So, in the case of the problematic code above, something like:


would end up overriding the already-validated login_name variable, giving the attacker control of the value used in the call to Bugzilla::User->create(). Oops.

We found 15 instances of this pattern in our code, four of which were exploitable to some degree. If you maintain a Perl web application, you may want to audit it for this pattern. Clearly, param() calls are the first thing to look for, but it’s possible that this pattern could occur with other modules which use the same context-sensitive return feature. The generic fix is to require the function call to be evaluated in scalar context:

my $otheruser = Bugzilla::User->create({
    login_name => $login_name, 
    realname   => scalar $cgi->param('realname'), 
    cryptpassword => $password});

I’d say it might be wise to not ever allow hash values to be assigned directly from functions without a call to scalar.

38 thoughts on “New Class of Vulnerability in Perl Web Applications

  1. Pingback: ADnjus | Bugzilla 0-day can reveal 0-day bugs in OSS giants like Mozilla, Red Hat

  2. List context is a Perl feature that has sadly been misused in this particular case, but doesn’t qualify as a vulnerability. As you said, the proper use when assigning a context sensitive value to a hash is supposed to be together with the “scalar” statement. Better yet: sanitize your parameters upfront and only pass on variables which you control, never something like user input.

    This is all textbook web security, as you know, and language agnostic. What happened was just an unfortunate slip from the developers, which lead to this serious vulnerability.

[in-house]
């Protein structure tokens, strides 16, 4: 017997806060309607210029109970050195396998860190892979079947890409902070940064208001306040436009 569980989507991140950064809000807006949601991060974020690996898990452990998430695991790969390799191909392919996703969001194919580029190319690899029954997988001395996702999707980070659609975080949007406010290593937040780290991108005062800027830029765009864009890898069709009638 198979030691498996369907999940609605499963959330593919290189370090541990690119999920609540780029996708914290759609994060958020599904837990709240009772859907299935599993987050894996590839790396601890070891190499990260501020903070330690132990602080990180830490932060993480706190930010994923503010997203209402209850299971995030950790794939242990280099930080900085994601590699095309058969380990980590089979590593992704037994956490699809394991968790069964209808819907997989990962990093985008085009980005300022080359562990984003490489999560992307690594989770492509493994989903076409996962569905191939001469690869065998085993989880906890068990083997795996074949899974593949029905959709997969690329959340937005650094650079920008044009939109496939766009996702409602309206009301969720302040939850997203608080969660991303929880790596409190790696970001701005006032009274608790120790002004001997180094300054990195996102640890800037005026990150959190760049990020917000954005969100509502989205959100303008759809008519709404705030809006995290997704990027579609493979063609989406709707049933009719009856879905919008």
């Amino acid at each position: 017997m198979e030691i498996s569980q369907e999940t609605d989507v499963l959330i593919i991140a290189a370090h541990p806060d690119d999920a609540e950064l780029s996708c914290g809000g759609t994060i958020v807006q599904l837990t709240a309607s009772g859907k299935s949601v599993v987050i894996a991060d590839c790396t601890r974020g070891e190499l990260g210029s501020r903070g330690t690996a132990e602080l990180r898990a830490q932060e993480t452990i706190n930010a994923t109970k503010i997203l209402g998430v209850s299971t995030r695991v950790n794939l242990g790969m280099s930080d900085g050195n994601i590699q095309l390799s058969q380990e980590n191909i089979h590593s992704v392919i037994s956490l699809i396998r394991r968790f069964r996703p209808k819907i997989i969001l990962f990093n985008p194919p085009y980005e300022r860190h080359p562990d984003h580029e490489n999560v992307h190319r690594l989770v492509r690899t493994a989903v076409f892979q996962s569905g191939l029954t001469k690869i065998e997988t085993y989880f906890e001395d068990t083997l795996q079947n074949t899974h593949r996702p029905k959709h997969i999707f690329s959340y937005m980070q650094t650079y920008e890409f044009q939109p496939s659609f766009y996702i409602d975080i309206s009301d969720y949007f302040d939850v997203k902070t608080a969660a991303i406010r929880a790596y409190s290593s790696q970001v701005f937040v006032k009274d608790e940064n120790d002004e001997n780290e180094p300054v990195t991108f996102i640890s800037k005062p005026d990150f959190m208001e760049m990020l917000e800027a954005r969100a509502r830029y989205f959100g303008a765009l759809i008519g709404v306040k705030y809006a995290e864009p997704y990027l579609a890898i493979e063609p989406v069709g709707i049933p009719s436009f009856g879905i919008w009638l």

• Breno: I wouldn’t call this “an unfortunatey slip from the developers”, I’d say that this particular feature (or rather, the combination of two features) is a footgun. And its use in is very unfortunate.

      For a start, “param” is a singular word. If it were called “params”, it might be a bit more obvious that it can return a list.

      • The method is called “param” because it returns all of the values of a particular (single) parameter. already has a “params” method which returns a list containing the names of all of the parameters in the HTTP request.

        • Well, OK, naming is hard :-) But I think my point stands – it’s not all that obvious that $cgi->param(‘foo’) can return a list, and it’s easy to write code which assumes it doesn’t, and that code works fine right up until the time someone attacks you.

          If you think I’m wrong about “easy”, let’s see how many CVEs there are over the next few months as other Perl codebases get audited for this, and what Check Point say at CCC in December.

          • It’s always easy to write code with bugs in when you don’t read (or, perhaps more importantly, understand) the documentation :-)

            I’m happy to admit that I’ve written code with this bug in. I don’t blame Perl, I blame my own incompetance.

          • Again, validating user input before doing anything with it is textbook security and, if you’re doing anything other than that, your code is likely susceptible to attacks – no matter what language you pick.

            That said, I agree with you that frameworks exist to assist developers in not shooting themselves on the foot, and any measures that can be taken to prevent security issues and encourage best practices should be taken. This is one of the reasons was removed from core in modern perl releases :)

            Modern Perl frameworks such as Dancer ( turn lists of parameters in param(“foo”) into a list reference (which is a single value), not a common list. If Bugzilla had been written in Dancer, for example, the bug would likely have been just a bug, not a vulnerability, as it would turn “realname” into an array reference and not expand into the hash itself.